Each year, Blair students endeavor to develop critical 21st-century leadership skills through their participation in Blair LEADS, the School’s cross-curricular leadership initiative. This fall, a special leadership consultant is accompanying them on their journey to becoming service-minded leaders, and she is imbuing that journey with a spirit of positivity and gratefulness.
Amy Liss has had cerebral palsy since birth, but she does not let her disability define her, nor does she let it stop her from living a life of service. Embracing her personal motto—“live each day with an attitude of gratitude”—she works as the relationship coordinator at Easterseals DuPage & Fox Valley in the suburbs of Chicago, mentors students at her former elementary school, and serves as an inspirational speaker for college athletic teams and the Julie Foudy Sports Leadership Academy (JFSLA).
It was through JFSLA that Blair’s Dean of Campus Life and Director of Leadership Programs Carolyn Conforti-Browse ’79 connected with Ms. Liss—they have been JFSLA staff members for 13 and eight years, respectively. Mrs. Conforti-Browse invited Ms. Liss to speak to students on Blair’s 2015 Day of Service, and she annually shares Ms. Liss’s inspiring life story with her LEADS classes.
“I engaged Amy to work with LEADS students this year because of the tremendous work she’s done with kids from elementary school through college age,” Mrs. Conforti-Browse said. “Whether she is chatting with Robin Roberts or the Seton Hall basketball team or the Chicago Cubs or the youngest of JFSLA girls or Blair kids, she offers the best lessons in living a life of gratitude and the importance of networking to ‘build your team.’ Her key message to LEADS is that continually expanding the team is what leads to a full life. She is an amazing life coach.”
JFSLA owner and founder Julie Foudy couldn’t agree more. “Amy is such a gift in our lives and our JFSLA family,” said the Olympic gold and silver medalist, World Cup winner and former USA women’s soccer national team captain. “She has this wonderful ability to connect with people and make you smile, think, reflect and, in the end, know your life is richer for having met her. She also lives as she preaches: with an attitude of gratitude. I wish everyone could have an Amy Liss in their lives.”
This year, Blair’s sophomores have the privilege of working with Ms. Liss as she helps 10th-grade LEADS classes with their community service projects and mentors individual students who are developing and executing a personal challenge. To date, she has virtually attended several LEADS sessions and begun one-on-one interviews with the students to whom she is assigned—and this, she says, is the best part of her role so far.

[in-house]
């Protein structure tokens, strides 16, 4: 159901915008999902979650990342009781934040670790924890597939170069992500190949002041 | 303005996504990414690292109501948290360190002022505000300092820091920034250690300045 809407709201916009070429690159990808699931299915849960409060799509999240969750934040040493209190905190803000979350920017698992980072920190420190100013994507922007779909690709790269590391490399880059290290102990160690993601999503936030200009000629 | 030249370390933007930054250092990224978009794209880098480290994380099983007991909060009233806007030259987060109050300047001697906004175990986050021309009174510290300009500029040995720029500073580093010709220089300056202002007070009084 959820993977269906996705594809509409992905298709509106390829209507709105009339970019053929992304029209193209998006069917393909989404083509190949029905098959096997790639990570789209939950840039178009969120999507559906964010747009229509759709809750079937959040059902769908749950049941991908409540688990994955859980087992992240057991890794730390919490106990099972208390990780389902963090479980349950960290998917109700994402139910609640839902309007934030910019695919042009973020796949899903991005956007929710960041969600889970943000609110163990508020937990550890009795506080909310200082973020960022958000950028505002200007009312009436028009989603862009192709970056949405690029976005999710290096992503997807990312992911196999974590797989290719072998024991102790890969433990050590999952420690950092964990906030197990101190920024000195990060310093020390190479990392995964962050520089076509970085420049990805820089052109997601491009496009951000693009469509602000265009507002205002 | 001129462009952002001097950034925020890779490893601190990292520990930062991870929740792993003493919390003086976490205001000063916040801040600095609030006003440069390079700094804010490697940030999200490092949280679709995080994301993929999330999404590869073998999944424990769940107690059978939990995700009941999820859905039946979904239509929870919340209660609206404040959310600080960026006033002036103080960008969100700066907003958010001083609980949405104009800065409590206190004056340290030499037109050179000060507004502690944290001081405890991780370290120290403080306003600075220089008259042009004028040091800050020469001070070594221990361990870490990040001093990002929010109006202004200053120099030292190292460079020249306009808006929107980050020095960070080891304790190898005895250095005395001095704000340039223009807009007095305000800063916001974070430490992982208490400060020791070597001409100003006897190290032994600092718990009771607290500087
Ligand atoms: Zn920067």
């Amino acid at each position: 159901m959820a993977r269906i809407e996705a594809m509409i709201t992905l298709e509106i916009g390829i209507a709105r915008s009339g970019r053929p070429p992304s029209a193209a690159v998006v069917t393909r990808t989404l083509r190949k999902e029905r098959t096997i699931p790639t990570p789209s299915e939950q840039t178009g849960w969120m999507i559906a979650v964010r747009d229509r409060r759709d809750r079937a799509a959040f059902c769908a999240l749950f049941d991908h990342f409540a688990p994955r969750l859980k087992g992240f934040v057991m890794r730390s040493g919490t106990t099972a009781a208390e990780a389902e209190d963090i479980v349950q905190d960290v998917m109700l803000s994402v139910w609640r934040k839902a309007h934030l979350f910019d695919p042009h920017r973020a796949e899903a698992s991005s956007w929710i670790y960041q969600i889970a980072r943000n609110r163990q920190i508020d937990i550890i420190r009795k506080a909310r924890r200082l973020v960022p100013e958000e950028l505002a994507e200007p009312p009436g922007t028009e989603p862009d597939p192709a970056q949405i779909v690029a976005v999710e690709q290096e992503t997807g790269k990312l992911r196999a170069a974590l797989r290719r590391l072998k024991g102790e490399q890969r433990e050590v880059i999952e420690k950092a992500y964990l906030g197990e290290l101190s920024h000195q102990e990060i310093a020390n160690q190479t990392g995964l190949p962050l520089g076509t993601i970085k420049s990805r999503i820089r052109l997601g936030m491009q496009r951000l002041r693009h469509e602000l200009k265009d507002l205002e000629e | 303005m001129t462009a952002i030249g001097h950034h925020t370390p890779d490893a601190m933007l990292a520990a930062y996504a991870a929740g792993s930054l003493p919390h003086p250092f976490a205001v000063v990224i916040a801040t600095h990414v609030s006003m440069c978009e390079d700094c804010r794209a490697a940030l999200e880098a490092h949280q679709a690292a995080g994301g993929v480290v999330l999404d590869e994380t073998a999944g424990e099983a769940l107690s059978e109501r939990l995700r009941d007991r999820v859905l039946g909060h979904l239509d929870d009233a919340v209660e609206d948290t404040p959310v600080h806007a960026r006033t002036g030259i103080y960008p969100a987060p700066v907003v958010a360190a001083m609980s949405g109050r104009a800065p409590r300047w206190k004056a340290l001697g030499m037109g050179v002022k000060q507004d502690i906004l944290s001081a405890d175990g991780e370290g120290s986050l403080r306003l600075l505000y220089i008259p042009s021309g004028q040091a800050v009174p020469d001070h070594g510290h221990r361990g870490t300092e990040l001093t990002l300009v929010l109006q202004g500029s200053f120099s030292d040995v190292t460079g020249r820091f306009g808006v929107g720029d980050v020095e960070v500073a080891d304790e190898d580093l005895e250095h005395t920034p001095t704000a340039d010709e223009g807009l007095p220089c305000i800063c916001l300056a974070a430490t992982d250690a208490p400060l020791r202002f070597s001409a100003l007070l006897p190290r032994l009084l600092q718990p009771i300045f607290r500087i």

“I love meeting new people and building relationships!” she said enthusiastically. “Working with Blair students has been a wonderful opportunity for me to meet kids from all over the world, and I enjoy finding out about their lives and their interests. Their questions have been really thought-provoking—these students are wise beyond their years, and Blair should be very proud of that.”
Brian Liu ’23 enjoyed his first interview experience with Ms. Liss and felt inspired and motivated by her life story. “Some days, no matter your upbringing or your circumstances, it's hard to find gratitude, but the video about Amy’s life really puts your struggles into perspective as you realize how fortunate you really are,” he reflected. “The part about her twin sister really connected with me on a personal scale, as I have a little brother of my own.”
Whether she is with a group of students or an individual, Ms. Liss emphasizes two important messages: there is great power in positivity and anyone can be a leader. “Positivity is especially important during the pandemic—everyone can use some positivity and cheering up right now,” she observed. And she speaks from personal experience about leadership, sharing how she never thought of herself as a leader until she got involved in JFSLA. “JFSLA teaches kids that there are lots of ways to be a leader, and I want to help students realize that. It’s not just about being the loud one! You can observe quietly and then speak up, and I’ve learned to speak up for myself.”
Of course, Ms. Liss also shares her determination to live with an attitude of gratitude, a message she feels is especially important for kids to hear, since they are at such an impressionable age. All in all, she says that in her work with Blair LEADS, she is taking everything she has learned and putting it into action and process.
“I love serving others, and Blair kids are serving others, too. I want to encourage them to make a positive difference,” she said. “I hope I can be helpful to them this year and that we can learn and grow together. I’m looking forward to the opportunity.”